The Delhi Government’s latest Economic Survey has revealed two interesting trends in the sex ratio in city schools. It found that 8.10 lakh girls were enrolled in government schools in 2016-17, outnumbering boys, who stood at 7.18 lakh. In private schools, however, the case is the exact opposite. During the same period, the survey shows that 6.28 lakh girl students were enrolled in private schools, while for boys the figure was 9.37 lakh.
DU professor Anita Rampal tells Indian Express, that this trend – where the gender-positive scales are tipped in favour of government schools – has been seen in states like Haryana and Rajasthan, it was largely unexpected in the national capital.
Since 2011, it was mandated that government schools provide education for free to students from economically weaker sections (EWS), up till class XII. The move was seen as a bold step up from the Right to Education mandate that free education would be provided till Class VIII. It made education accessible for those who could not afford private schools.
Affordability has always been an issue. Even though 25% of private school seats are reserved for EWS students, they are constantly kept out thanks to certificate-fudging richer students. This is where government schools (and schemes aimed at retaining EWS students) can make a real difference. What’s interesting, though, is that these schools are outperforming private schools in terms of sex ratio. What gives?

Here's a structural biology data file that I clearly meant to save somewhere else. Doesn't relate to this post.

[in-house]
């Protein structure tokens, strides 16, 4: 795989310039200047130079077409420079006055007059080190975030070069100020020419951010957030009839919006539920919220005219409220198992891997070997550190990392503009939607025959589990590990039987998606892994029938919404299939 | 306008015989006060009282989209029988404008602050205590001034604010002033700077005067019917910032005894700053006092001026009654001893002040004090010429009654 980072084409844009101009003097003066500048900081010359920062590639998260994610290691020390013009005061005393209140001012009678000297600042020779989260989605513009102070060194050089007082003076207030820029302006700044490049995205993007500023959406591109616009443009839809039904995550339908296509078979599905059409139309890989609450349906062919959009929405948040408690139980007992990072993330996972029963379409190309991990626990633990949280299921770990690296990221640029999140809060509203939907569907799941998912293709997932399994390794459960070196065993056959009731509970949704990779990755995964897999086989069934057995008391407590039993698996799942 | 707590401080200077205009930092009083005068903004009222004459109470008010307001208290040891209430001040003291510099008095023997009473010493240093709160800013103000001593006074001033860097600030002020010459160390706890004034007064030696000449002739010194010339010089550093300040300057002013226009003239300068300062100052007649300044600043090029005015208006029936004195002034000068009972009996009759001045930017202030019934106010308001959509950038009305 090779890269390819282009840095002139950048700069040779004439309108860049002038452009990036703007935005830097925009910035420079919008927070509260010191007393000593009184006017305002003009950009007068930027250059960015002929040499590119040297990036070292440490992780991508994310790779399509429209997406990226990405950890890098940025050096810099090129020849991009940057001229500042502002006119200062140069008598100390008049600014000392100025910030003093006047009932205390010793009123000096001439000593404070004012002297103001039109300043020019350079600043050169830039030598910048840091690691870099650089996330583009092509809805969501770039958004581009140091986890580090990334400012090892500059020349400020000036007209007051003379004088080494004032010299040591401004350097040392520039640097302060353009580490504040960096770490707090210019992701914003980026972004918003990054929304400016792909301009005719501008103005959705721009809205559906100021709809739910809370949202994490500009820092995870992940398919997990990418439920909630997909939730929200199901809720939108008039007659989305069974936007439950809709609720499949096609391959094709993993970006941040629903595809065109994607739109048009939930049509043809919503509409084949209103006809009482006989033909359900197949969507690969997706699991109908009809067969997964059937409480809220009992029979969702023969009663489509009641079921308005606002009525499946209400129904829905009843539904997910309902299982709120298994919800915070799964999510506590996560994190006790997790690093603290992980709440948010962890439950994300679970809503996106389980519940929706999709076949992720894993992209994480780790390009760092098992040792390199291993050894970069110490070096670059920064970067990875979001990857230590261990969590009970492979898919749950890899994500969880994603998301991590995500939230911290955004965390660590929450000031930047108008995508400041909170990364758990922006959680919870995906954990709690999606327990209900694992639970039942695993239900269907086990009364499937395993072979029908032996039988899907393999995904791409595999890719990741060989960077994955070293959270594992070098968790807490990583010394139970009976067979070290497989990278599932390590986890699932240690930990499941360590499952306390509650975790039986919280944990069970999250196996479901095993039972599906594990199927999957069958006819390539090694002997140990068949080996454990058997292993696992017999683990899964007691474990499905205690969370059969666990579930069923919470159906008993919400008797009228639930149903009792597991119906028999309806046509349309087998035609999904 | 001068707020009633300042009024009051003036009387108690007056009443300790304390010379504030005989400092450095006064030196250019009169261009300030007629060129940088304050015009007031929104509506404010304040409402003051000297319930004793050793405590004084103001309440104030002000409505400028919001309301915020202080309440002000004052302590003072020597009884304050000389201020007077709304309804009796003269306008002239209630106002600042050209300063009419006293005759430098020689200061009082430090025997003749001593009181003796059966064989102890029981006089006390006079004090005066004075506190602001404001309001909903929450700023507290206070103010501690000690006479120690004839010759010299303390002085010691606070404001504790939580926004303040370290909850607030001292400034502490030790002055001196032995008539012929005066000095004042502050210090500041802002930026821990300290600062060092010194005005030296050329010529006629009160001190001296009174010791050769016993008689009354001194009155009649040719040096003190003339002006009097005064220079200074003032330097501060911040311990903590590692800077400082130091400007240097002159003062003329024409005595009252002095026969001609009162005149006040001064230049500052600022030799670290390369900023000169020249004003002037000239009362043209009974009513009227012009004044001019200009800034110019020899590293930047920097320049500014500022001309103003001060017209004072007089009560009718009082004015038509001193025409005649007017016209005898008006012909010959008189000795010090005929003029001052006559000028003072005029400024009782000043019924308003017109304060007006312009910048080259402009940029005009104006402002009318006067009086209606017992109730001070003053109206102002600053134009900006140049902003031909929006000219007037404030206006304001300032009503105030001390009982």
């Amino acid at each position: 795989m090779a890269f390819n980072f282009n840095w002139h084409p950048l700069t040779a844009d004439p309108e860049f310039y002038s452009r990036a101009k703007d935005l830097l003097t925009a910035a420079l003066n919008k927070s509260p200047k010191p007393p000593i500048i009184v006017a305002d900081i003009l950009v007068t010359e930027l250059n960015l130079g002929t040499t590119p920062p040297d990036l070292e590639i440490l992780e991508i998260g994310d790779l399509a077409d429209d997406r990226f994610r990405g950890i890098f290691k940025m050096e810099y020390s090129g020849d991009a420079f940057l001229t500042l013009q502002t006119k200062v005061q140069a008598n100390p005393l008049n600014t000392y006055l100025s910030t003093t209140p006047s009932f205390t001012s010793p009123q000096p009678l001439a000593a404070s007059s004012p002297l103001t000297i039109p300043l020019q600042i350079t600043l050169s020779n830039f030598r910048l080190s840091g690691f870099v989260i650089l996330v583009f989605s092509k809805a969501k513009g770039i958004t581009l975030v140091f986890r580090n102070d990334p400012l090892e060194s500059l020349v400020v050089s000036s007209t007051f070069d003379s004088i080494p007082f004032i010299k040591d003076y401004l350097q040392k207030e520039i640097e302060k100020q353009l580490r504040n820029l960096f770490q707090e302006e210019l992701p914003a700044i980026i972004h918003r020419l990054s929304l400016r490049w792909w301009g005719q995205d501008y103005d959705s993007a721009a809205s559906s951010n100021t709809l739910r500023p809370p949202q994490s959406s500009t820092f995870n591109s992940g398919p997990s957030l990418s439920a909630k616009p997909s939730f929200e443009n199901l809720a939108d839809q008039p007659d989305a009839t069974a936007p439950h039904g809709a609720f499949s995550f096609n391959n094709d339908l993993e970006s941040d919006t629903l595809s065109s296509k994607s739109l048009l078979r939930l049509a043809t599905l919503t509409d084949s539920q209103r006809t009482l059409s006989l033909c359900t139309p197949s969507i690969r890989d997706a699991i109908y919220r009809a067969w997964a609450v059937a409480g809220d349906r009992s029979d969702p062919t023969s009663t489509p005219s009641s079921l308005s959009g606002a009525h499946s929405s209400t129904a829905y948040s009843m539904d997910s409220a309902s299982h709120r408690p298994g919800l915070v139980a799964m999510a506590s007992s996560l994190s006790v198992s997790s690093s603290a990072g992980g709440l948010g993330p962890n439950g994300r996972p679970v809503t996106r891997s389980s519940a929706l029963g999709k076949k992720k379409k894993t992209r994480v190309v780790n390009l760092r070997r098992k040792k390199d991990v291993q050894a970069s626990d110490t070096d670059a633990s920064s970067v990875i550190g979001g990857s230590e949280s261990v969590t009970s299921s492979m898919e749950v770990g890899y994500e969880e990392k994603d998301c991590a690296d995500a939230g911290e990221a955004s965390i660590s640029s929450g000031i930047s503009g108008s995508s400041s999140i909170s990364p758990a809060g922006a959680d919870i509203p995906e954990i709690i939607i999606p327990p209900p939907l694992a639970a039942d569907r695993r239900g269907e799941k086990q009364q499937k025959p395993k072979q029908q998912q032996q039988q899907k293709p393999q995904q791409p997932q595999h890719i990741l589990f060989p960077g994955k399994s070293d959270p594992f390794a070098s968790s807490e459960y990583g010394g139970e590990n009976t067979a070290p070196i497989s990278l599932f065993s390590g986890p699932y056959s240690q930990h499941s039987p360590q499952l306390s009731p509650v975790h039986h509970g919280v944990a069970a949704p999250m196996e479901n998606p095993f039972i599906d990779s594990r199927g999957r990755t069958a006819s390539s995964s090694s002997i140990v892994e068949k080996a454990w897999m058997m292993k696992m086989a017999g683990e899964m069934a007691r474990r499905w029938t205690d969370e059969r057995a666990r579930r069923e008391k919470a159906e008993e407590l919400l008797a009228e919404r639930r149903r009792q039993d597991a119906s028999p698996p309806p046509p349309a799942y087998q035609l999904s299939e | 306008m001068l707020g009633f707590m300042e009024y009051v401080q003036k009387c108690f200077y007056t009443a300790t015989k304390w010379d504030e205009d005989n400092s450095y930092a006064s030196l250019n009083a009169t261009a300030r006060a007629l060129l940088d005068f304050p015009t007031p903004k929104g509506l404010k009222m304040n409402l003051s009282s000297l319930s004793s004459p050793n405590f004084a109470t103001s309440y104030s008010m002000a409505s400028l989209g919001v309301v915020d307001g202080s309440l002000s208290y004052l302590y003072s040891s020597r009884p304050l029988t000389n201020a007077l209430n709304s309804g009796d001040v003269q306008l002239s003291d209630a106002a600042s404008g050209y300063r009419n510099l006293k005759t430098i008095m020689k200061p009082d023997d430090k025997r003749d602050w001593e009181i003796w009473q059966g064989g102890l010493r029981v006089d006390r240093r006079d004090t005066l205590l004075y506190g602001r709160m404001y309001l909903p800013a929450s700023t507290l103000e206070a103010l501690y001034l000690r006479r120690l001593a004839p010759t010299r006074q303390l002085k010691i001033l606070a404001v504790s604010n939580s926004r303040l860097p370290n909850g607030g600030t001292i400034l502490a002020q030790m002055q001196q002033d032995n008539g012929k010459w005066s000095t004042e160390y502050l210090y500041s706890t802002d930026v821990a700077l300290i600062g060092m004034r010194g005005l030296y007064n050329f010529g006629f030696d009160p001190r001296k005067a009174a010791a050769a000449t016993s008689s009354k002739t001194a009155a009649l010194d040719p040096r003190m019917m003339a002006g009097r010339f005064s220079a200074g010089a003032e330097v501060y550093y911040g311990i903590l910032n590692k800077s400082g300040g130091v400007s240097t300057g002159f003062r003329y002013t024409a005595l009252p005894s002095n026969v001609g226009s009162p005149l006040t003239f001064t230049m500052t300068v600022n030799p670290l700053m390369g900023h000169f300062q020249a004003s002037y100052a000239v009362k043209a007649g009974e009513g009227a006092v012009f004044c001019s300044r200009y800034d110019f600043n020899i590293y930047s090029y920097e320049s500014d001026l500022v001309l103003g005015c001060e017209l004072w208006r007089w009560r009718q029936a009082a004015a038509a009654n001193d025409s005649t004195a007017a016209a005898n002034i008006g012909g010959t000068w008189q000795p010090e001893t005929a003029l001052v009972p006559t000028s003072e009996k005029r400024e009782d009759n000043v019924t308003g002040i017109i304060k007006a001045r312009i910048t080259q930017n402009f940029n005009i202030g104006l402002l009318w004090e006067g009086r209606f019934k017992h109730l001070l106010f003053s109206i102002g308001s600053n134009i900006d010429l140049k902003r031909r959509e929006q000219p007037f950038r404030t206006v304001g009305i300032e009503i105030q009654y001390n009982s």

The findings seem to indicate son-preference in private school enrolments. Could this challenge the widely held belief that economically weaker people carry more patriarchal prejudices than more privileged classes?
As far as the sex ratios between government and private schools goes, it is necessary to investigate the relationship between the following three axes: one’s economic and cultural advantage/disadvantage; the inherent sexism of not ensuring girls get the same opportunities as boys; and whether or not school systems are equipped to meet the education needs of children of all genders.
While Delhi’s government schools are still a long way from solving the gender gap in education, it does seem to be achieving more than private schools. It appears that government schools have a better success rate with girls’ education, because they do not place an economic burden on parents that forces them to choose one child over the other. Given that a private school education (not to mention an English-medium one!) is a coveted status symbol in India, and the quality of materials and faculty is of a particularly desirable grade, many parents would choose it over a more affordable government school. And it’s understandable. But at the same time, patriarchy is at play when families go a few extra miles to put their sons in private schools, but not their daughters.